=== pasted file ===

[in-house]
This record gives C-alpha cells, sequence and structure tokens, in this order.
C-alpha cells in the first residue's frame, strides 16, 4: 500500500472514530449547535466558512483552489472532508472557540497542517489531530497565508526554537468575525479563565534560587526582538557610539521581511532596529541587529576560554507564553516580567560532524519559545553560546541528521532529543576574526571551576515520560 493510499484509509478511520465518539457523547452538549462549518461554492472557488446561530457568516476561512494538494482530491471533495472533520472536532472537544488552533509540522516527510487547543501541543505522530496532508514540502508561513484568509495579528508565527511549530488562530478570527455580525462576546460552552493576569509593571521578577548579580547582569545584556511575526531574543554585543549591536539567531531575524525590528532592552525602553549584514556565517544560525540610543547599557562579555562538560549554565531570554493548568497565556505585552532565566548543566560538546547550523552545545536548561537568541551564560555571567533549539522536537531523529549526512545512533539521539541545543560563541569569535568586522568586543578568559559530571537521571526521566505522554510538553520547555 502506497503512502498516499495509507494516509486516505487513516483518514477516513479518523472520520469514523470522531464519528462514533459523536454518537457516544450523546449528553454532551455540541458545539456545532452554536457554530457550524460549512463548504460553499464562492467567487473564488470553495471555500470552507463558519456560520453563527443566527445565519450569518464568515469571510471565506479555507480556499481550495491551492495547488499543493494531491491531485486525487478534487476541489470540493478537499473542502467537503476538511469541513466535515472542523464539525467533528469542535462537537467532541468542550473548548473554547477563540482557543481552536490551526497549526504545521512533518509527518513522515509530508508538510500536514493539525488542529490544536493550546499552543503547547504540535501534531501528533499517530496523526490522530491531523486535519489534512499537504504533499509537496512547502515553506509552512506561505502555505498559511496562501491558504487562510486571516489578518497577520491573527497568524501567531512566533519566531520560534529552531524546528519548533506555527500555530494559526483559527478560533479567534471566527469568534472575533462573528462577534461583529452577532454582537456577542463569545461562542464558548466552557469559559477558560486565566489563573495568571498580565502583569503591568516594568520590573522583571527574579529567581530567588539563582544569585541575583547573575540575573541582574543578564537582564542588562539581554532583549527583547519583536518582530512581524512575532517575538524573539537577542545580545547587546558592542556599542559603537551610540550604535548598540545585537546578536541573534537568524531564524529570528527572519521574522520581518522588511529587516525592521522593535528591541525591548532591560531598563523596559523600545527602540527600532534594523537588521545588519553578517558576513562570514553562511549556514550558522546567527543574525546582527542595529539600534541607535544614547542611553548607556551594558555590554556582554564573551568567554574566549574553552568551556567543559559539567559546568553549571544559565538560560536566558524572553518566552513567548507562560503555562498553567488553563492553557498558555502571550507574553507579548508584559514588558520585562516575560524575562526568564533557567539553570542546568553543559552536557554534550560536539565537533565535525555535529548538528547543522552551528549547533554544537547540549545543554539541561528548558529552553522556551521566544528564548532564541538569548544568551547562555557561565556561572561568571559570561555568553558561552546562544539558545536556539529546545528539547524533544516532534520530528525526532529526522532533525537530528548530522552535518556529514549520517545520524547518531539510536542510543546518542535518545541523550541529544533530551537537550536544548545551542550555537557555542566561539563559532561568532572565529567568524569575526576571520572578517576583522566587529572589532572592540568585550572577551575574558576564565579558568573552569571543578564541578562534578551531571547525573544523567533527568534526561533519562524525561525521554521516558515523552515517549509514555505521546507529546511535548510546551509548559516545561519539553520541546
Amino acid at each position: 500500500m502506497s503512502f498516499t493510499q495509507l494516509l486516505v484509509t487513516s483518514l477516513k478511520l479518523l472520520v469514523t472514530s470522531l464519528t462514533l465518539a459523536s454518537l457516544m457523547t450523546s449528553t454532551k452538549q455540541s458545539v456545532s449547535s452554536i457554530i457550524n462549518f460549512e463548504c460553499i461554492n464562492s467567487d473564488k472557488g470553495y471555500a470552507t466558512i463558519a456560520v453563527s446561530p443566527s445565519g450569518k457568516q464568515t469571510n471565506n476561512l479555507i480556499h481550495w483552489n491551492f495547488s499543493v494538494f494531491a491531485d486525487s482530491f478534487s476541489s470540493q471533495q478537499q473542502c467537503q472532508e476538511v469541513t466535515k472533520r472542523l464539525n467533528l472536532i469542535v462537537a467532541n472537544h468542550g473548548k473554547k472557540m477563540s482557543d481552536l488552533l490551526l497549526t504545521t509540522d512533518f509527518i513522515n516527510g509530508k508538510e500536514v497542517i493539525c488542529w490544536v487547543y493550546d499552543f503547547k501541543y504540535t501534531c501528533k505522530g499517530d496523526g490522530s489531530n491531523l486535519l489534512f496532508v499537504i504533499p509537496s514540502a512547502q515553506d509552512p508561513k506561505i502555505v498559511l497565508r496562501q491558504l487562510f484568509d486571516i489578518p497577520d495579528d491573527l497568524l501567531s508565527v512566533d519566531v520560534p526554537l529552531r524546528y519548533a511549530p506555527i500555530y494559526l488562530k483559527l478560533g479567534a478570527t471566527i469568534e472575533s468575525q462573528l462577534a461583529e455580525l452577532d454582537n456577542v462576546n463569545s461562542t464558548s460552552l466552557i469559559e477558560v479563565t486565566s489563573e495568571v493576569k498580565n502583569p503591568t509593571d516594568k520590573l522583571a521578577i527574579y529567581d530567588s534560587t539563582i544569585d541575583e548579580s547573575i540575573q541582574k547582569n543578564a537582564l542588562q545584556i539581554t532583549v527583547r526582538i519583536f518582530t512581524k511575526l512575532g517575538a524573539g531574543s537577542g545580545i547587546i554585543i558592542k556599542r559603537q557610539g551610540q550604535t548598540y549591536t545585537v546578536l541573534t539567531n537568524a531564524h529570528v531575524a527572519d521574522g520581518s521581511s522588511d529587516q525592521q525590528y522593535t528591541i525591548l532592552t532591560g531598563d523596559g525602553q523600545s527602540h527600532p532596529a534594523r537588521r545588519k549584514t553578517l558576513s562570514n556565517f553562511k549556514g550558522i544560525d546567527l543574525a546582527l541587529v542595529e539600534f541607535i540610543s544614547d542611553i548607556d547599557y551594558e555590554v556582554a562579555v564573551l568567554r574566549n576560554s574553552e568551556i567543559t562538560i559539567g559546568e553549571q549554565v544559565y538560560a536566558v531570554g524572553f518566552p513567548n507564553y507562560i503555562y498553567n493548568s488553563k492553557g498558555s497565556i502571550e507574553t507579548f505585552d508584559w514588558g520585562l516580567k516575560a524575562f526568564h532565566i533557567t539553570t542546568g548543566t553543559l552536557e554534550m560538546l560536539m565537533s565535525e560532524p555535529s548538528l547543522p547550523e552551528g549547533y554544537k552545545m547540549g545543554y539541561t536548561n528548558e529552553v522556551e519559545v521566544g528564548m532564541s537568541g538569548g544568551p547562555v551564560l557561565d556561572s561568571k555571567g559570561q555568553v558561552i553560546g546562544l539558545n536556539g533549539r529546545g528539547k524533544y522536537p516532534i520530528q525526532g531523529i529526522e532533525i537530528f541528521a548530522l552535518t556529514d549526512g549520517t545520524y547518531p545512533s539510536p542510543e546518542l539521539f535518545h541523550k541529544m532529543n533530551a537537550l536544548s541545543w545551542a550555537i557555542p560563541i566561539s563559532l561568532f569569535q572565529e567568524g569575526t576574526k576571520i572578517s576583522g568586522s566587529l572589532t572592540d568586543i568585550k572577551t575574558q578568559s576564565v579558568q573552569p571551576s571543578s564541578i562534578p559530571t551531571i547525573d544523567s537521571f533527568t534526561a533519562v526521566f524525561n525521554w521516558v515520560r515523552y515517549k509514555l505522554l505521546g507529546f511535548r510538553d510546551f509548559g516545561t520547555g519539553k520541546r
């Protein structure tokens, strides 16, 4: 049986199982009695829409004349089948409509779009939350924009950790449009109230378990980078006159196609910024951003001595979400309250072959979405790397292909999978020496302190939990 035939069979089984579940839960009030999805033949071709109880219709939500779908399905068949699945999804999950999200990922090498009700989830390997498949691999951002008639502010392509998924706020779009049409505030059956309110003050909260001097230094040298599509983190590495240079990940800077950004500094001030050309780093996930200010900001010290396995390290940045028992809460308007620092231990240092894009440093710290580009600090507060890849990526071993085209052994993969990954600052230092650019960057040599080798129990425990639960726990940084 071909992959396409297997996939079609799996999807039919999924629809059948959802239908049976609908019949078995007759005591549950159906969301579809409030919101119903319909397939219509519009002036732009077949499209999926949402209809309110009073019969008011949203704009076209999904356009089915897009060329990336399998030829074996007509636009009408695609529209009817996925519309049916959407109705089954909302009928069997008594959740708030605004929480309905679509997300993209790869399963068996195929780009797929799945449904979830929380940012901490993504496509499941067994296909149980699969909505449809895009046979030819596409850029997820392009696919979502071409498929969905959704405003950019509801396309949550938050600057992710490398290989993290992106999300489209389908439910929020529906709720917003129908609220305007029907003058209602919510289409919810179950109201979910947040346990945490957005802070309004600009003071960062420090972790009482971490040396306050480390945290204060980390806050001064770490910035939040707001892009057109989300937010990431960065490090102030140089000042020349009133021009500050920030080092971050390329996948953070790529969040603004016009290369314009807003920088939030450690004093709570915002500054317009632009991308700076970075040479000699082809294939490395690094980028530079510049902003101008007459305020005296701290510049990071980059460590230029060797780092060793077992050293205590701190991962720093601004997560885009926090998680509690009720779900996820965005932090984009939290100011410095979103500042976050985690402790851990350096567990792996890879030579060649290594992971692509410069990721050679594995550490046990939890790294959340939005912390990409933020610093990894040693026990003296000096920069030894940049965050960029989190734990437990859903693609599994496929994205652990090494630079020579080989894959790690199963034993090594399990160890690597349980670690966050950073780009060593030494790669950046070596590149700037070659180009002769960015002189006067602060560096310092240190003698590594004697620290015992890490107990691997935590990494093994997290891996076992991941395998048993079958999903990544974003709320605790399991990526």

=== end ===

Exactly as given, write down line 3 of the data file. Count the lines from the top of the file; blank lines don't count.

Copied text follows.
C-alpha cells in the first residue's frame, strides 16, 4: 500500500472514530449547535466558512483552489472532508472557540497542517489531530497565508526554537468575525479563565534560587526582538557610539521581511532596529541587529576560554507564553516580567560532524519559545553560546541528521532529543576574526571551576515520560 493510499484509509478511520465518539457523547452538549462549518461554492472557488446561530457568516476561512494538494482530491471533495472533520472536532472537544488552533509540522516527510487547543501541543505522530496532508514540502508561513484568509495579528508565527511549530488562530478570527455580525462576546460552552493576569509593571521578577548579580547582569545584556511575526531574543554585543549591536539567531531575524525590528532592552525602553549584514556565517544560525540610543547599557562579555562538560549554565531570554493548568497565556505585552532565566548543566560538546547550523552545545536548561537568541551564560555571567533549539522536537531523529549526512545512533539521539541545543560563541569569535568586522568586543578568559559530571537521571526521566505522554510538553520547555 502506497503512502498516499495509507494516509486516505487513516483518514477516513479518523472520520469514523470522531464519528462514533459523536454518537457516544450523546449528553454532551455540541458545539456545532452554536457554530457550524460549512463548504460553499464562492467567487473564488470553495471555500470552507463558519456560520453563527443566527445565519450569518464568515469571510471565506479555507480556499481550495491551492495547488499543493494531491491531485486525487478534487476541489470540493478537499473542502467537503476538511469541513466535515472542523464539525467533528469542535462537537467532541468542550473548548473554547477563540482557543481552536490551526497549526504545521512533518509527518513522515509530508508538510500536514493539525488542529490544536493550546499552543503547547504540535501534531501528533499517530496523526490522530491531523486535519489534512499537504504533499509537496512547502515553506509552512506561505502555505498559511496562501491558504487562510486571516489578518497577520491573527497568524501567531512566533519566531520560534529552531524546528519548533506555527500555530494559526483559527478560533479567534471566527469568534472575533462573528462577534461583529452577532454582537456577542463569545461562542464558548466552557469559559477558560486565566489563573495568571498580565502583569503591568516594568520590573522583571527574579529567581530567588539563582544569585541575583547573575540575573541582574543578564537582564542588562539581554532583549527583547519583536518582530512581524512575532517575538524573539537577542545580545547587546558592542556599542559603537551610540550604535548598540545585537546578536541573534537568524531564524529570528527572519521574522520581518522588511529587516525592521522593535528591541525591548532591560531598563523596559523600545527602540527600532534594523537588521545588519553578517558576513562570514553562511549556514550558522546567527543574525546582527542595529539600534541607535544614547542611553548607556551594558555590554556582554564573551568567554574566549574553552568551556567543559559539567559546568553549571544559565538560560536566558524572553518566552513567548507562560503555562498553567488553563492553557498558555502571550507574553507579548508584559514588558520585562516575560524575562526568564533557567539553570542546568553543559552536557554534550560536539565537533565535525555535529548538528547543522552551528549547533554544537547540549545543554539541561528548558529552553522556551521566544528564548532564541538569548544568551547562555557561565556561572561568571559570561555568553558561552546562544539558545536556539529546545528539547524533544516532534520530528525526532529526522532533525537530528548530522552535518556529514549520517545520524547518531539510536542510543546518542535518545541523550541529544533530551537537550536544548545551542550555537557555542566561539563559532561568532572565529567568524569575526576571520572578517576583522566587529572589532572592540568585550572577551575574558576564565579558568573552569571543578564541578562534578551531571547525573544523567533527568534526561533519562524525561525521554521516558515523552515517549509514555505521546507529546511535548510546551509548559516545561519539553520541546